Dear Member of Parliament,
We are living in turbulent times. After a long period of largely positive globalisation, characterised by progressive international collaboration and economic and political alignment, the global economy is stagnating. Mass migration, particularly caused by the Syrian conflict and ISIS, is placing severe strain on Europe and the wider international community. Racial tensions are exacerbating cultural and ethnic divisions. Terrorism is an ever-present and increasingly insidious threat. As a result of all this, nationalism is once again on the rise. Nowhere is all of this more keenly felt than in Europe.
On Monday, 5th September, Parliament will hold a debate on whether to hold a second EU referendum.
The referendum result has placed the UK at a crossroads. Where the UK goes from here will not only determine the future of the UK, but will have a big impact on the EU as well, and by extension the international community.
I urge you to attend the debate, and to engage in the discussion openly and constructively.
In doing so, there are two key things which I ask you to please consider.
The first of these is what we understand by democracy.
As I and others have already argued, democracy does not begin or end with a referendum. Democracy in this country - the result of many centuries of historical antecedents - requires Parliament to pronounce itself before a law is passed and binding decisions are made.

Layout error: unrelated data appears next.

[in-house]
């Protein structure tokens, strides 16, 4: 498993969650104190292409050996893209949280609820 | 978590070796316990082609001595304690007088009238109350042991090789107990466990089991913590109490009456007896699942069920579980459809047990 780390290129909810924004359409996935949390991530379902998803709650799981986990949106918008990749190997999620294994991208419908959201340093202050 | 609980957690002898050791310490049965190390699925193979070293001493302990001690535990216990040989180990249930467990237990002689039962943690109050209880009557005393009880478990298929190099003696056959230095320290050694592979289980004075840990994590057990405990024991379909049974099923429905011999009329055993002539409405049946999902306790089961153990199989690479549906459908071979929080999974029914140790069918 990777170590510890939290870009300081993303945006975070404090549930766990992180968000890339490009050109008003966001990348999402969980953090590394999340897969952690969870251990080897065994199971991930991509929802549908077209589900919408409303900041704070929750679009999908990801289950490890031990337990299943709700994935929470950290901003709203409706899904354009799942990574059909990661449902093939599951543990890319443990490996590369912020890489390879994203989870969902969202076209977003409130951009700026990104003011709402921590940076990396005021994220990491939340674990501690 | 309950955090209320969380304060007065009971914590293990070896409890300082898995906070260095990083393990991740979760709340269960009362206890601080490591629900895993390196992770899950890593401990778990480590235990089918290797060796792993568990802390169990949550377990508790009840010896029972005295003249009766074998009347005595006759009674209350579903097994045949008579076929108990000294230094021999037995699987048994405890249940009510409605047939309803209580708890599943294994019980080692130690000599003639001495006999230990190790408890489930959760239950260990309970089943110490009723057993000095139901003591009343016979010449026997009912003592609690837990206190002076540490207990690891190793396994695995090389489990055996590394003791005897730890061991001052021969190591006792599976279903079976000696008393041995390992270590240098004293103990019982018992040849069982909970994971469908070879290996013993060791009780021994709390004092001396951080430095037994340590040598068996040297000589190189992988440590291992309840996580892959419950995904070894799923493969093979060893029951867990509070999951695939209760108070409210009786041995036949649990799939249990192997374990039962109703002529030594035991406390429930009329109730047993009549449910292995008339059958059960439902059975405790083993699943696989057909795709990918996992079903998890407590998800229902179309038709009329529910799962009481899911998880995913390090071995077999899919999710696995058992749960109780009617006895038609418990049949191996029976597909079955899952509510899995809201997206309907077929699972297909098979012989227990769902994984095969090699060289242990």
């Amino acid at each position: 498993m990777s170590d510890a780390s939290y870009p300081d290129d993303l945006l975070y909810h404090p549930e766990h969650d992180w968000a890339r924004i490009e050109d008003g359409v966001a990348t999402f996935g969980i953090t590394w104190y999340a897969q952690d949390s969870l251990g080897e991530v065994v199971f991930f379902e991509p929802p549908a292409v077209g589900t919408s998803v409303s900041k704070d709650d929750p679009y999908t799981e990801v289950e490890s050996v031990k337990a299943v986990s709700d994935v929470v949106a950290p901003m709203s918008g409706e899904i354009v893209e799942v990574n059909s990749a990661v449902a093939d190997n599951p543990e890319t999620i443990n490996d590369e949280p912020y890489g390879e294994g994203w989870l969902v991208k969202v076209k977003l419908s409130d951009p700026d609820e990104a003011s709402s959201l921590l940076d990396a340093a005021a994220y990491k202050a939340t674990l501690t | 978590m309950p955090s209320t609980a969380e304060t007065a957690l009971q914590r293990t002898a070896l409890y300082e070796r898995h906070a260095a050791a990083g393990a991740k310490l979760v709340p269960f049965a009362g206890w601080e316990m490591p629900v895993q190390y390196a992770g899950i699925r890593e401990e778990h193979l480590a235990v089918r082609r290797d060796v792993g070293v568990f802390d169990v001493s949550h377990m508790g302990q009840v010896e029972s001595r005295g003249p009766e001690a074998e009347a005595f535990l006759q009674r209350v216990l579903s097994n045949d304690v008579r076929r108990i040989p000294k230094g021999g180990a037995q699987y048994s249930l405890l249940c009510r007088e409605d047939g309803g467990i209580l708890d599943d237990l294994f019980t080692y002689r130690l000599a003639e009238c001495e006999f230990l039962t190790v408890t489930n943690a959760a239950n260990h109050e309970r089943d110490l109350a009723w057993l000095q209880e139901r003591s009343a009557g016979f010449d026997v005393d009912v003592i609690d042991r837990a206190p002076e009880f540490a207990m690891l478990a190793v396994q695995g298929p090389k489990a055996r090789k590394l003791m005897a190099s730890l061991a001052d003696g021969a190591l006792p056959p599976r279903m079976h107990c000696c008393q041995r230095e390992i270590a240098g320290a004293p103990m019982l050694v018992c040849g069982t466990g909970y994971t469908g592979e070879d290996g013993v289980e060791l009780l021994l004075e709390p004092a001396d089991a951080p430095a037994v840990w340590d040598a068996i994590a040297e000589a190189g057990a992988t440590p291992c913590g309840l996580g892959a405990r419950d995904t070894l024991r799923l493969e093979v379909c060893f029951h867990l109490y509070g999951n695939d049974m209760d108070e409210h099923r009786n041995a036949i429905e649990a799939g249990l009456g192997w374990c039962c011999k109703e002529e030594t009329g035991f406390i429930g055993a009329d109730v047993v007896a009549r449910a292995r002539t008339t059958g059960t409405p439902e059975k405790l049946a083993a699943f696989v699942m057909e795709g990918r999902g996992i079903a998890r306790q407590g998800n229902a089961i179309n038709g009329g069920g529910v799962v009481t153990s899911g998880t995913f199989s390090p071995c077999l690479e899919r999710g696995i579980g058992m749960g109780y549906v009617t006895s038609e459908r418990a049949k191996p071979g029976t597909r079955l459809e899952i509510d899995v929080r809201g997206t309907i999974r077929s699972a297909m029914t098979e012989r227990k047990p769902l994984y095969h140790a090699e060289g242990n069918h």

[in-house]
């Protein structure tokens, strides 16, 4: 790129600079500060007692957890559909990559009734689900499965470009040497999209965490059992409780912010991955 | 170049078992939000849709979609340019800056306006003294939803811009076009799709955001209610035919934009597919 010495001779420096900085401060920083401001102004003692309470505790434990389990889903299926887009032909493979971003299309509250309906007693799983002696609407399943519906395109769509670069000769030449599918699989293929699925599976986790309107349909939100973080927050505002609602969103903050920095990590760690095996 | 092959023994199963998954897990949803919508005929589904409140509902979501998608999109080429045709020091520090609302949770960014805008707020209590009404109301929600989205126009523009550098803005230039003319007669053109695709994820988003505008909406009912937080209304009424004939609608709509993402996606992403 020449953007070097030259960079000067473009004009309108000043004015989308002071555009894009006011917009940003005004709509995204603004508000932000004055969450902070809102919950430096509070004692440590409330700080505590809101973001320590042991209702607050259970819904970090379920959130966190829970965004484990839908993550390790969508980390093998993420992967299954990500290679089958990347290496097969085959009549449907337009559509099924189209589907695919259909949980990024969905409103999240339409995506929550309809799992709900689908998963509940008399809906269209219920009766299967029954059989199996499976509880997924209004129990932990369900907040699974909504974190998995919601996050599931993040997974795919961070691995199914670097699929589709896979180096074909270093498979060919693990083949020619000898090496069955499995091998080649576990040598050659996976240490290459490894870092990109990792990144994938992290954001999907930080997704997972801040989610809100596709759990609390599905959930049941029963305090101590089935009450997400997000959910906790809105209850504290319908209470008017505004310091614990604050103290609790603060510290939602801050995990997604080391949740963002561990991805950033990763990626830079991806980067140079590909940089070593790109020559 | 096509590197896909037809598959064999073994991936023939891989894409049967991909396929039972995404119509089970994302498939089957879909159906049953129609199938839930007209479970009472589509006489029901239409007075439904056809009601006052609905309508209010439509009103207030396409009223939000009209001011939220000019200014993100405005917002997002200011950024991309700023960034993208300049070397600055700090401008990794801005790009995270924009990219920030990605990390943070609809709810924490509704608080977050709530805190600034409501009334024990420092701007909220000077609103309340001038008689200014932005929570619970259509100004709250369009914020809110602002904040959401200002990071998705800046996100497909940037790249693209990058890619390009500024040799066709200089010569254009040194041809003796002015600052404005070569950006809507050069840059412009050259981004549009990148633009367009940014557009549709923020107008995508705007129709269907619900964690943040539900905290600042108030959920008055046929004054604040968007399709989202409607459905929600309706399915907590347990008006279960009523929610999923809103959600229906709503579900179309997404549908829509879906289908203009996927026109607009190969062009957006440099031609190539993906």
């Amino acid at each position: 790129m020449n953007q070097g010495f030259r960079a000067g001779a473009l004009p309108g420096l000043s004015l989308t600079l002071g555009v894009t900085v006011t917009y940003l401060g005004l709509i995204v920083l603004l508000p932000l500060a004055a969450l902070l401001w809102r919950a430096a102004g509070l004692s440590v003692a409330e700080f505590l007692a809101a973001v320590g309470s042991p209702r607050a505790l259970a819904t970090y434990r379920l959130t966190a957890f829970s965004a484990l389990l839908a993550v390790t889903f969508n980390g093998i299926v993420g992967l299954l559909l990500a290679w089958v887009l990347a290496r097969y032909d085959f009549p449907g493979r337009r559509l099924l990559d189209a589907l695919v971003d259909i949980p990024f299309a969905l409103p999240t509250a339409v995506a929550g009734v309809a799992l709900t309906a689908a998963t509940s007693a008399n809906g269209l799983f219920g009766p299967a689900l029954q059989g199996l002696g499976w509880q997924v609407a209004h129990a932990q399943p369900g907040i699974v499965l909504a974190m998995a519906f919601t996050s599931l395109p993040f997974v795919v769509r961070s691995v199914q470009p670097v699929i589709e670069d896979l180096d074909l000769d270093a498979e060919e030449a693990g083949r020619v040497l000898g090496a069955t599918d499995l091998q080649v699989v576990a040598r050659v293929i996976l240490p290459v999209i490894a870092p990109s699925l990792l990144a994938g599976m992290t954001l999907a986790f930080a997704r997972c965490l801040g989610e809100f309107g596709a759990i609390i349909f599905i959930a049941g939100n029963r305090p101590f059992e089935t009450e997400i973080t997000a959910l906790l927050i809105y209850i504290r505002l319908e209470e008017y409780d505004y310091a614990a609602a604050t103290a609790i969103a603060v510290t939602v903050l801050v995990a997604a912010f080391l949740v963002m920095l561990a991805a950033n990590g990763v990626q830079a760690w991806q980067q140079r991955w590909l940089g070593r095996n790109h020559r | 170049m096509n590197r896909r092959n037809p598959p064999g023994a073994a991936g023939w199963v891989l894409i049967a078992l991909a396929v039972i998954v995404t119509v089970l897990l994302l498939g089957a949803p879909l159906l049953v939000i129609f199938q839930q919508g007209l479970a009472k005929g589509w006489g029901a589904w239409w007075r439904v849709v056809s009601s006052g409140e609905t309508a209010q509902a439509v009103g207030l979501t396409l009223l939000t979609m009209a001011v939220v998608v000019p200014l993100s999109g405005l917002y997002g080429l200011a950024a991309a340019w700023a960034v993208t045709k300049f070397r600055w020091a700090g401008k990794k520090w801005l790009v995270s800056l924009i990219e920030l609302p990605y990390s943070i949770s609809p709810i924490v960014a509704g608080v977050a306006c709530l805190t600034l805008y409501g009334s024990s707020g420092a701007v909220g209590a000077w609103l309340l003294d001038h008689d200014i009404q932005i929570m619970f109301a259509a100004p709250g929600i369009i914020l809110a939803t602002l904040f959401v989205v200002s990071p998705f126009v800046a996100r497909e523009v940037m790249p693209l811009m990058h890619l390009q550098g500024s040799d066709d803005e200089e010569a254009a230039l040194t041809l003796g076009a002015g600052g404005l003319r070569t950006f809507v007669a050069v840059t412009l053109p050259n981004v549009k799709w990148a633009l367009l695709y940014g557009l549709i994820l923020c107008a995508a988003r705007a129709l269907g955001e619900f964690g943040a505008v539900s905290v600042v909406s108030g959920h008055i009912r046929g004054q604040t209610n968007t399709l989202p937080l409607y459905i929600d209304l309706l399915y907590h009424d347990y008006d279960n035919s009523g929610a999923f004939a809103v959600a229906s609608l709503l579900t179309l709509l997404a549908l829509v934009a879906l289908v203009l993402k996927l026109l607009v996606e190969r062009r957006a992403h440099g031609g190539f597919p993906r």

You will agree that MPs are elected to Parliament to discuss, debate and vote on matters of national significance in accordance with their best judgement and with their conscience. In doing so, they are called upon to act in the best interests of the country, not just their constituents, particularly on matters of great national and international importance.
It would be simpler, in some ways, to consider the EU referendum result final and refuse to question it, as some have indeed done. That, however, is not what democracy demands. From a democratic and constitutional perspective, the legal consensus is clear: Parliament must speak before decisions affecting this country's future are made. And you, as a Member of Parliament, have a crucial role to play in what happens next. The UK, as a country which respects and is governed by the rule of law, must not, whether deliberately or inadvertently, subvert the democratic process for the sake of political expediency.